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Abstract

Stained glass windows created by Jean-Pierre Raynaud and Pierre Soulages for the Abbeys of Noirlac and Conques employ a minimalistic style sensitive to their Romanesque contexts but also express qualities one might call Cistercian, even though only one of the commissions was created for an actual Cistercian abbey. As a form of monasticism, “Cistercian” signifies values of simplicity, poverty, and austerity presented by the founders of the Cistercian Order as essential to the monastic life and embodied in the rigor of their architecture. Natural light is a key element in Cistercian fenestration, differing significantly from the display of color associated with Gothic stained glass. I argue that a form of neo-Cistercianism is evident in and exemplified by the works of Raynaud and Soulages for their respective abbey commissions, in which an aesthetic of restraint and economy aims, above all, to treat the configuration of light as the primary consideration.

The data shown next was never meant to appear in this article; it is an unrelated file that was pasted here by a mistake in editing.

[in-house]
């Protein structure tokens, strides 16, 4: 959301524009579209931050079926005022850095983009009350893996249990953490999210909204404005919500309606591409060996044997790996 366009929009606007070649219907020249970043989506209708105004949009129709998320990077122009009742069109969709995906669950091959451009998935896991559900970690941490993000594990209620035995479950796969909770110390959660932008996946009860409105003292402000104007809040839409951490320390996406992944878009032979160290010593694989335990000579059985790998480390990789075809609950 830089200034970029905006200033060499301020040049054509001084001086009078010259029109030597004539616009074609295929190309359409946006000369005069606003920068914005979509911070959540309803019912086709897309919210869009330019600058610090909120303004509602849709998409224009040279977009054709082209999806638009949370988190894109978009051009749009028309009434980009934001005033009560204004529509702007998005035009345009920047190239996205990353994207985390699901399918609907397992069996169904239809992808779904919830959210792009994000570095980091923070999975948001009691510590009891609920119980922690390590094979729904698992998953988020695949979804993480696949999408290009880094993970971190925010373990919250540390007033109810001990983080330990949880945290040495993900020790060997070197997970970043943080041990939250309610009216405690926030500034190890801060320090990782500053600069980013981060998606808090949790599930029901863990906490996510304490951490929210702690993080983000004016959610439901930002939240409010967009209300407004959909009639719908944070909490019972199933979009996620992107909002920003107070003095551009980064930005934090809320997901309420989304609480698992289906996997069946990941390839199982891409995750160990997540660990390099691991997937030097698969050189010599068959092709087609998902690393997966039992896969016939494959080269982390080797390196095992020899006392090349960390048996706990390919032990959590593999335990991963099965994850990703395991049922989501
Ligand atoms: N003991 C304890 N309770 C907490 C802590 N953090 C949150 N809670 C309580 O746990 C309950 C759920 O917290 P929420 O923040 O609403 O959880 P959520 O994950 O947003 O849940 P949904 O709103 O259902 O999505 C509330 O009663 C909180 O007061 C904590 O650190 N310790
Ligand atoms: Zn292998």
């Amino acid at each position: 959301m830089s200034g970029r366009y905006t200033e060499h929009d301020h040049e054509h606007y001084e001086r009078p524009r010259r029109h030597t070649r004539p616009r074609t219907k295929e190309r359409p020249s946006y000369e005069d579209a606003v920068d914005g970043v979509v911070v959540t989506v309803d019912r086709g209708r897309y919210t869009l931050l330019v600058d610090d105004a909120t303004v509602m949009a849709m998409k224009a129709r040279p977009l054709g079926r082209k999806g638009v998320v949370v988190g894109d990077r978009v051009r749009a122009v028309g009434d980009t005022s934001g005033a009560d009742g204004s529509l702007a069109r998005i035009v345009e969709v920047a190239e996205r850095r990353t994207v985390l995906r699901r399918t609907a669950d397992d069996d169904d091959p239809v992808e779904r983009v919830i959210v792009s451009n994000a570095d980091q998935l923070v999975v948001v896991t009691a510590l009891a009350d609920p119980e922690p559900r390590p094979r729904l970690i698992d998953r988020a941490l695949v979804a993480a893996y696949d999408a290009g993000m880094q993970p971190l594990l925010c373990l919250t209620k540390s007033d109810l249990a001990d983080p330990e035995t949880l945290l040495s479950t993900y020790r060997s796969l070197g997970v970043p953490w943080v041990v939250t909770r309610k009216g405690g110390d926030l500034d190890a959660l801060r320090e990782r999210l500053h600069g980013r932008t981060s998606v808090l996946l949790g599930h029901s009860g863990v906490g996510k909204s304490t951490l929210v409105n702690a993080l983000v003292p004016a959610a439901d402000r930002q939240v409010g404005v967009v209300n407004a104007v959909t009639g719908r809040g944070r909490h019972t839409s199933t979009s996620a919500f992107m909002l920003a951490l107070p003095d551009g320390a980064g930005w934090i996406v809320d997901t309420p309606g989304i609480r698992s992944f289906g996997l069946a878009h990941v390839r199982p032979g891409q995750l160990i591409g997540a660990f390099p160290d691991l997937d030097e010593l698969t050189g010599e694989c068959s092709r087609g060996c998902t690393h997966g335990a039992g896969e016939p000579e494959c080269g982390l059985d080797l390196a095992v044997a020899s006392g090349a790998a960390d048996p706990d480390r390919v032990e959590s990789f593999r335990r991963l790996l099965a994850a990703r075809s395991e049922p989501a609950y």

Open Access
In: Religion and the Arts
In: Journal of American-East Asian Relations
A Jesuit Life in Baroque Rome
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As a key figure in baroque Rome, Sforza Pallavicino embodies many of the apparent tensions and contradictions of his era: a man of the church deeply involved in the new science, a nobleman and courtier drawn to ascetism and theology, a controversial polemicist involved in poetry and the arts. This volume collects essays by specialists in the fields and disciplines that cover Pallavicino’s activities as a scholar, author and Jesuit, and situate him within the Roman cultural, political and social elite of his times. Through the figure of Pallavicino, an image of baroque Rome emerges that challenges historical periodisations and disciplinary boundaries.

Contributors: Silvia Apollonio, Stefan Bauer, Eraldo Bellini, Chiara Catalano, Maarten Delbeke, Maria Pia Donato, Federica Favino, Irene Fosi, Sven K. Knebel, Alessandro Metlica, Anselm Ramelow, Pietro Giulio Riga, and Jon R. Snyder.